Colorado Springs has two measures on the November ballot related to the sale or transfer of city-owned parkland.
Both Issue 2B and 2C seek to raise the threshold by which such transactions could occur.
- 2B would require a vote of the citizens of Colorado Springs after being referred to the ballot by a super-majority of city council members.
- 2C would require approval from a super-majority of city council members.
A super-majority of council means at least seven of nine members would have to approve either referring any proposal to the voters (2B) or the deal itself (2C). Exceptions in both cases are made for issues of easements, eminent domain, or other reasons.
El Paso County Votes: Click here to view a sample ballot
If both measures pass, the measure with the most votes would be enacted.
The ballot issues stem, in part, from a controversy a number of years ago, when the city brokered a land swap with the Broadmoor. It was a highly contentious exchange, approved 6-3 by city council, in which opponents sued the city to try and prevent the trade from moving forward. Ultimately, the Colorado Supreme Court rejected the suit.
Both 2B and 2C were referred to the ballot in August by city council on 5-4 votes. Only Councilor Jill Gaebler—who was among the "no" votes for the agreement that included Strawberry Fields—voted to send both measures to the ballot. Of the other council members, each supported one measure or the other.
Issue 2B comes from the group Protect Our Parks (POPS), led by Kent Obee. Obee is a long-time parks advocate in Colorado Springs and once served on the TOPS Working Committee. The TOPS Working Committee manages the funds generated from a voter-approved sales tax geared specifically toward trails, open space, and parks.
Obee opposed the Broadmoor land swap involving the parcel known as Strawberry Fields and resigned from the board of the Trails and Open Space Coalition, or TOSC, over the group's stance on it.
"If we really wanted the properties that the Broadmoor was offering," Obee said. "We could have bought them with TOPS [funding] … When you have that go-to-the-voters, people find if it's really important, you find other ways of doing it. But you don't trade off existing parkland to get something new."
The POPS group also argues that it would be unlikely to require a special election because the city often has other issues on any given ballot.
"It's better because it's voter protection," Obee said. "These parks belong to the people. They don't actually belong to the city council, the mayor, or the parks department."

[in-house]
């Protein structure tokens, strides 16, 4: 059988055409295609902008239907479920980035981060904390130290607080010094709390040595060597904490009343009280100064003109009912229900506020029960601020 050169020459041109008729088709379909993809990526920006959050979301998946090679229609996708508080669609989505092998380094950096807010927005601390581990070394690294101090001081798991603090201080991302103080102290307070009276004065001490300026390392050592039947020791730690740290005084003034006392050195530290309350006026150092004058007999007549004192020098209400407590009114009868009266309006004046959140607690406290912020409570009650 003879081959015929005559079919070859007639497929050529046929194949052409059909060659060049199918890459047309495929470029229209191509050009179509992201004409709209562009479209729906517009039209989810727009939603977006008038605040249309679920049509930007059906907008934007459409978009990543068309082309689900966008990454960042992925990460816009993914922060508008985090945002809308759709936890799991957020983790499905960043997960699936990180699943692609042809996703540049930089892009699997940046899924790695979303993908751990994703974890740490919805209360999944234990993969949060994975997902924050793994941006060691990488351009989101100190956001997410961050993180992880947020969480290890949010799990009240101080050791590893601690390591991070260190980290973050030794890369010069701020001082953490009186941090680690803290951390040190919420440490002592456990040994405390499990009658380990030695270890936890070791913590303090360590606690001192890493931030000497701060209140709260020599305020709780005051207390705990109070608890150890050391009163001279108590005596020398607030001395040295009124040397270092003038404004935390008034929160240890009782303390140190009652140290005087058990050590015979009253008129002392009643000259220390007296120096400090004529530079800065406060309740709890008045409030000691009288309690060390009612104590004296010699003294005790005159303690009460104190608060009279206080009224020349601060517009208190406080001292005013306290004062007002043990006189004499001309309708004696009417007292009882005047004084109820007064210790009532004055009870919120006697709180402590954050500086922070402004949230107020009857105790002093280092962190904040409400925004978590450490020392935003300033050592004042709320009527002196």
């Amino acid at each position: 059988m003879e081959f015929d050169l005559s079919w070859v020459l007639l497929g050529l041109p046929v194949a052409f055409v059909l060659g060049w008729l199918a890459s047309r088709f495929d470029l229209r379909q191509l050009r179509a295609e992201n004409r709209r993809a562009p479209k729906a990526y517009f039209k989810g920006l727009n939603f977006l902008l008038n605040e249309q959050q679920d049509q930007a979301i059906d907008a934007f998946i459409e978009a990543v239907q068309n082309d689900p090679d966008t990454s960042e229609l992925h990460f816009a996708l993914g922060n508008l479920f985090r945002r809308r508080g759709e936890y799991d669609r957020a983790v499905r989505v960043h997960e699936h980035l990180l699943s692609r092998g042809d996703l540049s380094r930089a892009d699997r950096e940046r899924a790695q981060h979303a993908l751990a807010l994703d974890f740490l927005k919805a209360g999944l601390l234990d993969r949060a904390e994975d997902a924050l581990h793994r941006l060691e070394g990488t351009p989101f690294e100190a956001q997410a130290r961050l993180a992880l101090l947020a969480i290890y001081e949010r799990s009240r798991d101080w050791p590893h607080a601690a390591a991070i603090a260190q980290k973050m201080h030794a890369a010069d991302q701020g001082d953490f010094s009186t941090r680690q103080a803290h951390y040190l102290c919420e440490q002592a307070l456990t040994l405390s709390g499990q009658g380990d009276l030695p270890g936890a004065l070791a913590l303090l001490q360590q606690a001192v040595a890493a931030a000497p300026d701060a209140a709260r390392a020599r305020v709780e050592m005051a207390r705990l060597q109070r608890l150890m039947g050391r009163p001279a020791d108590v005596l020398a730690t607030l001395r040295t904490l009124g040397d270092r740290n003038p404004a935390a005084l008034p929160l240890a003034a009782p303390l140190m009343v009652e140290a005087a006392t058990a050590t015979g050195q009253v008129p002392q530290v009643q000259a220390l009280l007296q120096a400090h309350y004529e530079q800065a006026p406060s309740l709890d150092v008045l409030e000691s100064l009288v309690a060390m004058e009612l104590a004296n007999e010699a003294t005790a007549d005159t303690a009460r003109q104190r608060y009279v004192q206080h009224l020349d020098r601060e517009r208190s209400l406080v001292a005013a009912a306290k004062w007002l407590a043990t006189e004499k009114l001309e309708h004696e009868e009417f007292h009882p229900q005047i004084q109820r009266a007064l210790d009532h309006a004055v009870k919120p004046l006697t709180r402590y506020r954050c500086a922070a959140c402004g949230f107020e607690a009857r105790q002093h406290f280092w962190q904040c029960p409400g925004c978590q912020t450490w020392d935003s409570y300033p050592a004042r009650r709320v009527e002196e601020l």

Current council president Richard Skorman also left the board of TOSC as a result of the group's stance on the Broadmoor exchange. He backs 2B.
"While we have a system of 'representative government,'" Skorman wrote on the issue in the Gazette, "It is also true that some decisions are deemed too important to be left to politicians. Under TABOR, a tax increase requires a vote of the people. A tax increase can be repealed, but parkland given away is gone forever."
Councilman Wayne Williams is advocating for ballot Issue 2C, which keeps the decision-making process with city council.
"I believe there are a number of reasons why [2C] is superior, most of those deal with the ability to make improvements to the park system," Williams said at an August council meeting, saying that the measure offers a high level of protection for parkland. "I don't believe it's appropriate to either miss out on opportunities … or to incur the hundreds of thousands of dollars in expense that would be necessitated if the transaction didn't happen to line up with a particular election."
2C is also backed by parks advocacy group Trails and Open Space Coalition (TOSC). At the same August council meeting, TOSC Executive Director Susan Davies said the group won't "vigorously oppose" the alternative measure, but, "All of our years of monitoring both the Parks Advisory Board and the TOPS Working Committee, as well as your deliberations on these often very complex land exchanges, we just think that representative government is going to serve the park system overall to the best degree."
Additionally, a statement on the TOSC website says the board has concerns over what a possible special election could cost "given our cash-strapped parks department."
Voting YES on 2B means you would like any possible transfer of parkland to be put to a vote of the people after being referred to the ballot by a super-majority (7 of 9) of city councilors.
Voting NO on 2B means you would not like any possible transfer of parkland to be put to a vote of the people after being referred to the ballot by a super-majority (7 of 9) of city councilors.
Voting YES on 2C means you would like any possible transfer of parkland to require a super-majority (7 of 9) of city councilors.
Voting NO on 2C means you would not like any possible transfer of parkland to require a super-majority (7 of 9) of city councilors.
If both measures pass, the measure with the most votes will be enacted.
What Else Is On My Colorado Springs Ballot? Learn more about Issue 2A
Southern Colorado is changing a lot these days. We can help you keep up. Sign up for the KRCC Weekly Digest here and get the stories that matter to Southern Colorado, delivered straight to your inbox.